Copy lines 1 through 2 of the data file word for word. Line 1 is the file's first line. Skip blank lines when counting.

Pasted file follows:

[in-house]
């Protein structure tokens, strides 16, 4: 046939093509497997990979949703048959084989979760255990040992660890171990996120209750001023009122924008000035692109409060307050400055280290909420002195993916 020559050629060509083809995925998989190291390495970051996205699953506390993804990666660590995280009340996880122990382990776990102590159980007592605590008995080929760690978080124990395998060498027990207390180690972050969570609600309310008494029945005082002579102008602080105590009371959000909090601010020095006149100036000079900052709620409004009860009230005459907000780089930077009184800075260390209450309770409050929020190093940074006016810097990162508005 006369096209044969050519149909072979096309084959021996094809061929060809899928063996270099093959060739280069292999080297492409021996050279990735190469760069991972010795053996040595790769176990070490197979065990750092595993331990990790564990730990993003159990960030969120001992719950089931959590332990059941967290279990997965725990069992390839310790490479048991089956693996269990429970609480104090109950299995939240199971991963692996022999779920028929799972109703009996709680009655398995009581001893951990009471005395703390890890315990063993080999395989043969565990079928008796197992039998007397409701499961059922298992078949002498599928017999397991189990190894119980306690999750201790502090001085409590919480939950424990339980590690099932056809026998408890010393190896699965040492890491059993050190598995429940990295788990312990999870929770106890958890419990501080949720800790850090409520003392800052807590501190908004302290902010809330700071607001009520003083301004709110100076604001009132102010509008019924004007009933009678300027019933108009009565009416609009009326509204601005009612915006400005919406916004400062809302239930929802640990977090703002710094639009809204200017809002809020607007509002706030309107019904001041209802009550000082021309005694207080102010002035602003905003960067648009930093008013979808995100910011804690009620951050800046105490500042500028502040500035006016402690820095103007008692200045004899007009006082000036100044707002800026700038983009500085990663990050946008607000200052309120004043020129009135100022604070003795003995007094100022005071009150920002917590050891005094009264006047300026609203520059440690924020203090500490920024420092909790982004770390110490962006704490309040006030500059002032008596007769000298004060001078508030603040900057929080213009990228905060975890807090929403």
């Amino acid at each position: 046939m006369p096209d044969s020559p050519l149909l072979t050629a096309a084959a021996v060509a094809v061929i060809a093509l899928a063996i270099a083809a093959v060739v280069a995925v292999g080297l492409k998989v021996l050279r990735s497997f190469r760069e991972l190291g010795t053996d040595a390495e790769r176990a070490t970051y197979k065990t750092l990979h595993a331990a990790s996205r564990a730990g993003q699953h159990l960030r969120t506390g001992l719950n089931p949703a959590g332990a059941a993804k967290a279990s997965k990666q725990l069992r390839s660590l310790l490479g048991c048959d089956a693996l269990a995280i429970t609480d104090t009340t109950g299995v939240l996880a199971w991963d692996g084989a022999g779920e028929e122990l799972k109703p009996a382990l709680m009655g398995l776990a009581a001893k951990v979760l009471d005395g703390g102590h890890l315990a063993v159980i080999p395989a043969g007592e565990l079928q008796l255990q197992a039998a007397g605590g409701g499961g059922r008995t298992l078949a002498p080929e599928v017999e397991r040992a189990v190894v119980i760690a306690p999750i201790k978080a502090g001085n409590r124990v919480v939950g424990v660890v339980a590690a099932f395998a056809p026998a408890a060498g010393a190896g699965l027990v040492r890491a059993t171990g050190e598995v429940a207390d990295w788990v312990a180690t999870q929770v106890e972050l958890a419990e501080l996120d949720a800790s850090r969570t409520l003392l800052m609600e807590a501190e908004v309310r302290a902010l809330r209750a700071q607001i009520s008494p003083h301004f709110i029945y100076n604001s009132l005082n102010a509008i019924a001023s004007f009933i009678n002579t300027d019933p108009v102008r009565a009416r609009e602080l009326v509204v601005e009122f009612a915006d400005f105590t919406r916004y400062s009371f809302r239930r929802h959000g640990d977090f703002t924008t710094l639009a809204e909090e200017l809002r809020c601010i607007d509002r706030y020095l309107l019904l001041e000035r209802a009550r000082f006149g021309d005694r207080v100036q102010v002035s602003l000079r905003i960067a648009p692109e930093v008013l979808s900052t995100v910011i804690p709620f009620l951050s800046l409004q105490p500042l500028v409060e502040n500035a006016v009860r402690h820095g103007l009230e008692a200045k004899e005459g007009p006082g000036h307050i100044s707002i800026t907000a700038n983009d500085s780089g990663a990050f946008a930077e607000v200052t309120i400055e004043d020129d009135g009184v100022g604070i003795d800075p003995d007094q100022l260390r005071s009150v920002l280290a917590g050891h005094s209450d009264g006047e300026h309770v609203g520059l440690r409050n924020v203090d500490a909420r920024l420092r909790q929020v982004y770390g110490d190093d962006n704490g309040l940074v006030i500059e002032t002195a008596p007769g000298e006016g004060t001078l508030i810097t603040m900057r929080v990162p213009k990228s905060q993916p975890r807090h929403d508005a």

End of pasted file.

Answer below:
[in-house]
């Protein structure tokens, strides 16, 4: 046939093509497997990979949703048959084989979760255990040992660890171990996120209750001023009122924008000035692109409060307050400055280290909420002195993916 020559050629060509083809995925998989190291390495970051996205699953506390993804990666660590995280009340996880122990382990776990102590159980007592605590008995080929760690978080124990395998060498027990207390180690972050969570609600309310008494029945005082002579102008602080105590009371959000909090601010020095006149100036000079900052709620409004009860009230005459907000780089930077009184800075260390209450309770409050929020190093940074006016810097990162508005 006369096209044969050519149909072979096309084959021996094809061929060809899928063996270099093959060739280069292999080297492409021996050279990735190469760069991972010795053996040595790769176990070490197979065990750092595993331990990790564990730990993003159990960030969120001992719950089931959590332990059941967290279990997965725990069992390839310790490479048991089956693996269990429970609480104090109950299995939240199971991963692996022999779920028929799972109703009996709680009655398995009581001893951990009471005395703390890890315990063993080999395989043969565990079928008796197992039998007397409701499961059922298992078949002498599928017999397991189990190894119980306690999750201790502090001085409590919480939950424990339980590690099932056809026998408890010393190896699965040492890491059993050190598995429940990295788990312990999870929770106890958890419990501080949720800790850090409520003392800052807590501190908004302290902010809330700071607001009520003083301004709110100076604001009132102010509008019924004007009933009678300027019933108009009565009416609009009326509204601005009612915006400005919406916004400062809302239930929802640990977090703002710094639009809204200017809002809020607007509002706030309107019904001041209802009550000082021309005694207080102010002035602003905003960067648009930093008013979808995100910011804690009620951050800046105490500042500028502040500035006016402690820095103007008692200045004899007009006082000036100044707002800026700038983009500085990663990050946008607000200052309120004043020129009135100022604070003795003995007094100022005071009150920002917590050891005094009264006047300026609203520059440690924020203090500490920024420092909790982004770390110490962006704490309040006030500059002032008596007769000298004060001078508030603040900057929080213009990228905060975890807090929403």